EDITOR’S NOTE: This story has been edited for clarity and fairness.
Ginger Mummery does not see herself as a strong woman.
“They always say, ‘I could not go on,’ ” she said in reference to losing a child. “What, should I just leave Madison and Cooper? I have to go on. I struggle every day.”
Mummery was referring to the two surviving children from the four she’s given birth to.
“Madison asked me the other night, ‘What would this house be like if both my sisters were alive?’ ” she said. “I wish I knew.”
But Mummery and her husband Michael are strong.
Despite parenting four children, they have never had more than two in their home. Nine days after Madison and her twin sister Kalista were born, Kalista died from a rare genetic disorder known as Methylmalonicacidemia or MMA, which does not allow the body to properly break down protein, leading to kidney and liver failure. The condition is so rare, affecting 1 in 50,000 to 100,000 people, the couple didn’t have time to react.
“By the time they realized what it was and started poking her, it was too late,” Ginger said.
In a healthy person, MMA levels are less than 0.3. Kalista’s was over 2,000.
The Mummery’s learned both mother and father must carry the gene and there is a 1-in-4 chance a child becomes inflicted.
They met on a cruise, Michael from Canada, Ginger from Windsor.
“What are the odds?” Ginger said from their Windsor home Thursday evening. “Middle of the ocean, two different countries, and we both had that stupid gene.”
But they moved on.
A few years later, Ginger was pregnant again. This baby did not have the condition. But just 11 months after Kalea was born, she died.
She died under the care of a trusted home provider.
“She was a wonderful woman,” Michael said of the caregiver Ginger’s family had used and known for many years. “She was a great provider.”
Garrett Moore, 35 at the time, was caring for children under the license of his mother, Janette Moore, and in her home.
He told police that Kalea became restless, so he laid her down to nap in a playpen while he made lunch. When he checked 35 minutes later, she was not breathing.
Kalea was flown to Medical Center of the Rockies in Loveland and subsequently taken to The Children’s Hospital, where she was taken off life support after her parents donated some of her organs.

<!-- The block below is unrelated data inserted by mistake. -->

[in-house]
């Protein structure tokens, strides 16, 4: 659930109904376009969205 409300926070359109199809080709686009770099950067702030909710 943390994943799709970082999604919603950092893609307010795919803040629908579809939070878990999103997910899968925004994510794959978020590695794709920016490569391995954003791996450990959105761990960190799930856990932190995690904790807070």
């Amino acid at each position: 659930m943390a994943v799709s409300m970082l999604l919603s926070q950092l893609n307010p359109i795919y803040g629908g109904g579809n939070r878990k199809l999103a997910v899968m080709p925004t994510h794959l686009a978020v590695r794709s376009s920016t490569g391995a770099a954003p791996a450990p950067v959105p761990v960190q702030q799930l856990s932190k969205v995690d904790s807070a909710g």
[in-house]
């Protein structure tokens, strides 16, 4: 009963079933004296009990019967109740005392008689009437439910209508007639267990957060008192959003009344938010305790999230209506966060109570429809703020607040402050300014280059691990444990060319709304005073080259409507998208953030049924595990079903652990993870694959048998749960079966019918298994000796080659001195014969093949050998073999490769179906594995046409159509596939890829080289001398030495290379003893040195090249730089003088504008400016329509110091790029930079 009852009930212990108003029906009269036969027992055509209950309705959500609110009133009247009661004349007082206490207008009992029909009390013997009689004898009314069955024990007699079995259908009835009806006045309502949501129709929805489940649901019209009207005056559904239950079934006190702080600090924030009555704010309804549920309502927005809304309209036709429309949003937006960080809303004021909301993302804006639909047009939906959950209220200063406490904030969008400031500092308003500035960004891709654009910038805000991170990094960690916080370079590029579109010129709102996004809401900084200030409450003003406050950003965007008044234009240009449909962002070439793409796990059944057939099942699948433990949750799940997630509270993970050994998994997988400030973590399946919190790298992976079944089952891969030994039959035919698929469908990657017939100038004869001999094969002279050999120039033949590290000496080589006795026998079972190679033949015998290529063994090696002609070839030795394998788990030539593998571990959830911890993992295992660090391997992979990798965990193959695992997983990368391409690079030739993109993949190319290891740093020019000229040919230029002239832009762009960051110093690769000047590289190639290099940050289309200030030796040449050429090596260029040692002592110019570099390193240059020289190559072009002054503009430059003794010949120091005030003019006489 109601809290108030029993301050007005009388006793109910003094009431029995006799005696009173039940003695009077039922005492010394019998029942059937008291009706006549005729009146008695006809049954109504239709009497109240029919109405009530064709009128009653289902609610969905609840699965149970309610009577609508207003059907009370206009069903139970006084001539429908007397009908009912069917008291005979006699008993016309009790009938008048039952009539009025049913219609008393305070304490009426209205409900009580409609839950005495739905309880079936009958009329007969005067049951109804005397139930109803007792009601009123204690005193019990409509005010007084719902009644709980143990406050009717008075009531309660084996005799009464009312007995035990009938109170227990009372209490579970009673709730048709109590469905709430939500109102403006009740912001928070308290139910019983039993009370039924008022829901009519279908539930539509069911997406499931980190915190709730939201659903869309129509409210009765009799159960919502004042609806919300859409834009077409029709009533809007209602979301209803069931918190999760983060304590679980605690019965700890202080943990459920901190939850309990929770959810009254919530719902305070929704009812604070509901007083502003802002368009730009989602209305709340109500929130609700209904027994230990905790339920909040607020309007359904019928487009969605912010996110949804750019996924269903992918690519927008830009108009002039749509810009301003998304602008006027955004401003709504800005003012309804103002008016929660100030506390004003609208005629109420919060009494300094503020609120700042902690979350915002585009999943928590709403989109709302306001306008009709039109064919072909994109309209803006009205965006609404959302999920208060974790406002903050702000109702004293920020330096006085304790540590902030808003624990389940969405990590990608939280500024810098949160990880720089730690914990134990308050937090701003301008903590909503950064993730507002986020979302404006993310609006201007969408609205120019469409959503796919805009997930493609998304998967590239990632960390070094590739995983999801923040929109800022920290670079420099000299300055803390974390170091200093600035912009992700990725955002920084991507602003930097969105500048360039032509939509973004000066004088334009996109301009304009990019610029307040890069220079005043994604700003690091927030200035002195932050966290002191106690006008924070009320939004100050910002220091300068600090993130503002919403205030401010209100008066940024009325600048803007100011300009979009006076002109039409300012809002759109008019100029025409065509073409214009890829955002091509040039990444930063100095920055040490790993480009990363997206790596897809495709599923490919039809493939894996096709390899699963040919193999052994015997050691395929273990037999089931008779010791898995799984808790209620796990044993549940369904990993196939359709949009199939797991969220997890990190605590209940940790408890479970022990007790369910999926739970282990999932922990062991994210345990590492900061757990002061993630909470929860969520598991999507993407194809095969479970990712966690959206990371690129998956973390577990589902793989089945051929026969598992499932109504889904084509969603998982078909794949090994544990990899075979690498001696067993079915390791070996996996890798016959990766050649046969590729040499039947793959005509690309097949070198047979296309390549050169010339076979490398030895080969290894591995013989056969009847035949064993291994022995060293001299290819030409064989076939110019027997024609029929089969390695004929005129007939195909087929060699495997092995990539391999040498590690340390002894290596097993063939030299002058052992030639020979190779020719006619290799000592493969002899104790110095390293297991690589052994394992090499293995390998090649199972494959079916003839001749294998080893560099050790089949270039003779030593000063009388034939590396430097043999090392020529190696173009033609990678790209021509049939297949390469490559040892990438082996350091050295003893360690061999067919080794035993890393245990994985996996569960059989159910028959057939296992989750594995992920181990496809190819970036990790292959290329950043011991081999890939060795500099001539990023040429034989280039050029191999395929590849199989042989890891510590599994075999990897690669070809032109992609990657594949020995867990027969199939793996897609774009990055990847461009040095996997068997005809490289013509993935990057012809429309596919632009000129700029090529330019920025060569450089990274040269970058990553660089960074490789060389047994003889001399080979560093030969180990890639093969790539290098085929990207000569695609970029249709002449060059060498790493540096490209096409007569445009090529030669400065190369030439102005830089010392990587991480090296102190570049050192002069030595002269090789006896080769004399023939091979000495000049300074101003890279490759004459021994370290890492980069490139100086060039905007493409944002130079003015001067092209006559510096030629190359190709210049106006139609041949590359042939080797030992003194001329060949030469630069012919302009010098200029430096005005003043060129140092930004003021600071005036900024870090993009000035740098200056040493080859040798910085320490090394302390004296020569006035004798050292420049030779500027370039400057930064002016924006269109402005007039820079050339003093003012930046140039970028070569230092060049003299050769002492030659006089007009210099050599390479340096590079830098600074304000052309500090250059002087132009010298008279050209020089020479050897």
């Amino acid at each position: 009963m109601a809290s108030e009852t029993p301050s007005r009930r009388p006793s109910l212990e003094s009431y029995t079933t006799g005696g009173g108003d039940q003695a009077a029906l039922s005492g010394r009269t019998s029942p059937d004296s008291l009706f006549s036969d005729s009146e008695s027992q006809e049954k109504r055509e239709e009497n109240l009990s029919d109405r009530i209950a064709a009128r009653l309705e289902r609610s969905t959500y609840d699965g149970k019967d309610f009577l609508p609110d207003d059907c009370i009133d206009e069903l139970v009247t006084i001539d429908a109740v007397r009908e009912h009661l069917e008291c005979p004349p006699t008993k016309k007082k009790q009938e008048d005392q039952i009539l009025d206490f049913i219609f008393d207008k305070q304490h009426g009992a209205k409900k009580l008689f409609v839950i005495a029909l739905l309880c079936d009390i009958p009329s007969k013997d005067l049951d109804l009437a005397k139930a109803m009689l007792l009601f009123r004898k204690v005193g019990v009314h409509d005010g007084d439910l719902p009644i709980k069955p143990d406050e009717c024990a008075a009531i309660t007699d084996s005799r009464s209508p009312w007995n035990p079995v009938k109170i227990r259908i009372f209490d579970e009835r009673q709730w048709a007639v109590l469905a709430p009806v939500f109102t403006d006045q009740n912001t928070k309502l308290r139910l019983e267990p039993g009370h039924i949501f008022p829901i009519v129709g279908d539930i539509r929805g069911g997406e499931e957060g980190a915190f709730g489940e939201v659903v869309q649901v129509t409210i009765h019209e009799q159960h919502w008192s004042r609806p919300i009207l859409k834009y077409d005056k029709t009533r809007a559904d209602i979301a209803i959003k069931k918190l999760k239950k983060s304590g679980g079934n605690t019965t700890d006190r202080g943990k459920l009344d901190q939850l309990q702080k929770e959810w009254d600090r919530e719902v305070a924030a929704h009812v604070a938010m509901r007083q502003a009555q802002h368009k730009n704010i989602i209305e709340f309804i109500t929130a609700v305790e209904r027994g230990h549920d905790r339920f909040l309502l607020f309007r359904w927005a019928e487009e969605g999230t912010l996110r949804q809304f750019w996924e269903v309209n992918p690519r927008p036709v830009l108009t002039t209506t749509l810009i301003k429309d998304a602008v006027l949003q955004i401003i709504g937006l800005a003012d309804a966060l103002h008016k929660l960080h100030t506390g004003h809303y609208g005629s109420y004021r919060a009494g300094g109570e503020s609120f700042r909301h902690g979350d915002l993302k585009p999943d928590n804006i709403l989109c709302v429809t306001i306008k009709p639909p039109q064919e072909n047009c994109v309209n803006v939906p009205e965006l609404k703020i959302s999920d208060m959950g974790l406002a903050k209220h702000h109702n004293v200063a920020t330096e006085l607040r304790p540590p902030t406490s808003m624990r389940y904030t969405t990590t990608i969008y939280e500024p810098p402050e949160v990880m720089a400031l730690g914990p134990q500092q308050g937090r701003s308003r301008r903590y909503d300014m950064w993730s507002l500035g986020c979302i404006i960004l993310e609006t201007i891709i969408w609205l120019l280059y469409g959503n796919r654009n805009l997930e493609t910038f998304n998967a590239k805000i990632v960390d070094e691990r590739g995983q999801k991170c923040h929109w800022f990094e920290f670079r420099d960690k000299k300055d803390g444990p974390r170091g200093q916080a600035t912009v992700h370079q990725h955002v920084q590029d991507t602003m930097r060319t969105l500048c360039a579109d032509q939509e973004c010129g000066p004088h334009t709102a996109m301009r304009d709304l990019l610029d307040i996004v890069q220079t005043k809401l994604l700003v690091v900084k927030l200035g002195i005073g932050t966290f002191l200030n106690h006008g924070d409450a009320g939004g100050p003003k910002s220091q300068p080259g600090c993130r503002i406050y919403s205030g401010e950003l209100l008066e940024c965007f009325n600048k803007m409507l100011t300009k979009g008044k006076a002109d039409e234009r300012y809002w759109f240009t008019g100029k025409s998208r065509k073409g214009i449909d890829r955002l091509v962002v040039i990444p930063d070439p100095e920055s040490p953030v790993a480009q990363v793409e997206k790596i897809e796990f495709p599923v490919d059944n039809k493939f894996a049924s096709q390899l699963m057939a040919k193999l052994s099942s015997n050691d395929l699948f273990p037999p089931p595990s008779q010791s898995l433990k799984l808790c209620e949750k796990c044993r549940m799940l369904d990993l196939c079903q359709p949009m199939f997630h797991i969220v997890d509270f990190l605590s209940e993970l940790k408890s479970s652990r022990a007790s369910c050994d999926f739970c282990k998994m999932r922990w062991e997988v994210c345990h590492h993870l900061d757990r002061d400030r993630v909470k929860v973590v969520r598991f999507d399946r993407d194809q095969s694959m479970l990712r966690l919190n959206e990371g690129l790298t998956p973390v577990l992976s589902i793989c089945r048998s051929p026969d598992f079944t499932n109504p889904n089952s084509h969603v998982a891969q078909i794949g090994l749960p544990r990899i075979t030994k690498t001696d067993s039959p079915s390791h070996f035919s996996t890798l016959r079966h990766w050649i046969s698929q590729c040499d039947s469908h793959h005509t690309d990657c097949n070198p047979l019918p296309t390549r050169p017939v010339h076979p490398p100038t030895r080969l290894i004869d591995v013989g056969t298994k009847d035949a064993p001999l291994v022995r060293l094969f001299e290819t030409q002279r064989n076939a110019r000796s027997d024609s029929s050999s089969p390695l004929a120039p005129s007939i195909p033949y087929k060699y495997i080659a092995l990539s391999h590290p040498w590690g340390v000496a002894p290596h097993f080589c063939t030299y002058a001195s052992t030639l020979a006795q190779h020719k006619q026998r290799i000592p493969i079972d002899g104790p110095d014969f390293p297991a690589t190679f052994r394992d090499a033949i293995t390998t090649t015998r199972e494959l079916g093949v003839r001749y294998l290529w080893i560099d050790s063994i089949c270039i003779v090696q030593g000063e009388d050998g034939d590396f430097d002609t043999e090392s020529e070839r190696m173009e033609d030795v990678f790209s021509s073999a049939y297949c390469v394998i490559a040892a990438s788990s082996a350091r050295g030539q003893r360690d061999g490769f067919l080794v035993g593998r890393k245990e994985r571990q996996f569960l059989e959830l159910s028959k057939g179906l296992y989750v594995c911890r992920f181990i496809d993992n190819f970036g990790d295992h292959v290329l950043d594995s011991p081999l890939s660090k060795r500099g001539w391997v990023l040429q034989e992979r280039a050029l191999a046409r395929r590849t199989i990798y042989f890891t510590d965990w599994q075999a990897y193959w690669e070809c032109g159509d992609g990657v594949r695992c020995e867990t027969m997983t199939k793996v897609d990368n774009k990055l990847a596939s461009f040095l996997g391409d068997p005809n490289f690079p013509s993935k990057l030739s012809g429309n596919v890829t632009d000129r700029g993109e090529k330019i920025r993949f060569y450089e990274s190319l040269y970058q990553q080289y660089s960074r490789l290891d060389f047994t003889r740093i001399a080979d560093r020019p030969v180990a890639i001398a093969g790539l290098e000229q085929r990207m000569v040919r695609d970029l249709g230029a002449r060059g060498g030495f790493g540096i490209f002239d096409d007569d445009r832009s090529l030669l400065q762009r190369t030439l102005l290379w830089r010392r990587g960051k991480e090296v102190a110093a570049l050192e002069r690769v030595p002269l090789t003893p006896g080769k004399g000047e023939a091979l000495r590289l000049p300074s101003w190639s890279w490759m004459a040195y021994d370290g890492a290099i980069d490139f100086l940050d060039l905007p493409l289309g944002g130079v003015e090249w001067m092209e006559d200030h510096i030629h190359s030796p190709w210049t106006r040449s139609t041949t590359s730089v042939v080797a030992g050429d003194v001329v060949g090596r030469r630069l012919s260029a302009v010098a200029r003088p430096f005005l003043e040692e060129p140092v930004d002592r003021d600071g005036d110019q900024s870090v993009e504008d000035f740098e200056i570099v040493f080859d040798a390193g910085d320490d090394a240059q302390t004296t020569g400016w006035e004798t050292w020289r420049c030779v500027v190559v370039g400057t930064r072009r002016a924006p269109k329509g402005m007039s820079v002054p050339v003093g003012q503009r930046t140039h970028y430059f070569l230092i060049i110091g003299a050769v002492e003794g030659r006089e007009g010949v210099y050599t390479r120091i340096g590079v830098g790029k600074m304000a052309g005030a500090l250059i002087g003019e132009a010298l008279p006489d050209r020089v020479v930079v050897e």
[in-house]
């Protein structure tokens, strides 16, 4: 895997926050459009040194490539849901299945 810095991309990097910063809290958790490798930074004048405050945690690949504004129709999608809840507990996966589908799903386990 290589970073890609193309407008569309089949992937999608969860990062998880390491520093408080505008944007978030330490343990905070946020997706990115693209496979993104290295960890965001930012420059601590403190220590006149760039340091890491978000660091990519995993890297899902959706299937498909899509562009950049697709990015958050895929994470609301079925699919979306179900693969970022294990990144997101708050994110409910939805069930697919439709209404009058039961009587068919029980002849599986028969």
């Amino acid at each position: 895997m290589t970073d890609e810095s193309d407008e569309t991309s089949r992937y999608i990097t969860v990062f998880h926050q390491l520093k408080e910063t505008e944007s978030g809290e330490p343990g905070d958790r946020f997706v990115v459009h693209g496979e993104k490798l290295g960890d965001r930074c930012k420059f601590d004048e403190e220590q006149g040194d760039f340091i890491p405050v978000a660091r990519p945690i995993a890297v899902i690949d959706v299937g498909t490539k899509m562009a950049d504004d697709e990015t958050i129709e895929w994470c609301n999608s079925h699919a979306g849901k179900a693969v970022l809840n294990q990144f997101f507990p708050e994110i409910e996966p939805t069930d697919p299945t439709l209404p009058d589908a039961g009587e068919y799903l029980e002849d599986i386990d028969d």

So again, the couple moved on.
That Christmas, Madison asked Santa for a unique gift.
“I didn’t care if it was a boy or girl,” the soon-to-be 7-year-old said. “I just wanted another baby.”
The couple, who have been married 11 years, prayed they were making the right choice and moved ahead planning another pregnancy.
“It felt like a death sentence,” Michael said of the day they learned their unborn son had MMA.
“There is a 1-in-4 chance,” Ginger said. “We had two. We just could not believe it.”
Ginger immediately started B-12 injections as well as other protein supplements. The goal was to have the baby born with MMA levels below 100.
They were told from the beginning that Ginger, an RN in the Emergency Department at North Colorado Medical Center, would never nurse, and it was likely Cooper would be a boy in a plastic bubble, never able to lead a normal life.
“The entire genetics team gathered around us and said, ‘Nurse away, his numbers are a five,” she said. “I will never forget that moment. We just couldn’t believe it.”
He was a little miracle child. Doctors still can’t believe his story. He has no restrictions at the moment, but it will always be a battle.
He takes B-12 injections daily and protein supplements. And even a minor cold will land him back in the hospital.
But Michael and Ginger and Madison don’t care. They have him, and they are going to make sure they do everything they can to make sure he gets a normal life. Ginger’s mom cares for their kids while they work.
“I am very fortunate I have her,” she said. “I don’t know that I would ever trust anyone else.”
But the family also needs to honor those who are no longer with them. They continue to lobby state lawmakers to make home child care laws more stringent and force providers to be insured. The Mummerys were well insured, but they worry about other families who are not.
“Kalea’s medical bills were $200,000,” Michael said.
They also want to give back to the community that rallied around them in so many times of need.
After Kalea died, a friend organized a fundraiser to help the family. The family was so overwhelmed with donations they gave most of it to other causes in Windsor, including a scholarship to Windsor High School students who pursue a medical or first-responder occupation; the Windsor-Severance Fire Protection District, which has used the money to buy equipment needed for infants on their trucks; and other things they call RAKs, or Random Acts of Kindness, such as taking all the ornaments off the giving tree during Christmas at the Windsor King Soopers and buying all the toys for the kids on the tree.
They have continued the practice the past two years by hosting fundraisers in Kalea’s name.
“We are trying to make a positive out of something negative,” Michael said.
This year’s event is 2-5 p.m. Saturday at Chipper’s Lanes on Horsetooth in Fort Collins. Teams of six will compete for prizes as well as silent auctions and raffles. All proceeds will go to the Kalea Mummery Fund.
“We just want to thank everybody for the support they have given us through all this,” Ginger said. “We could not do it without them.”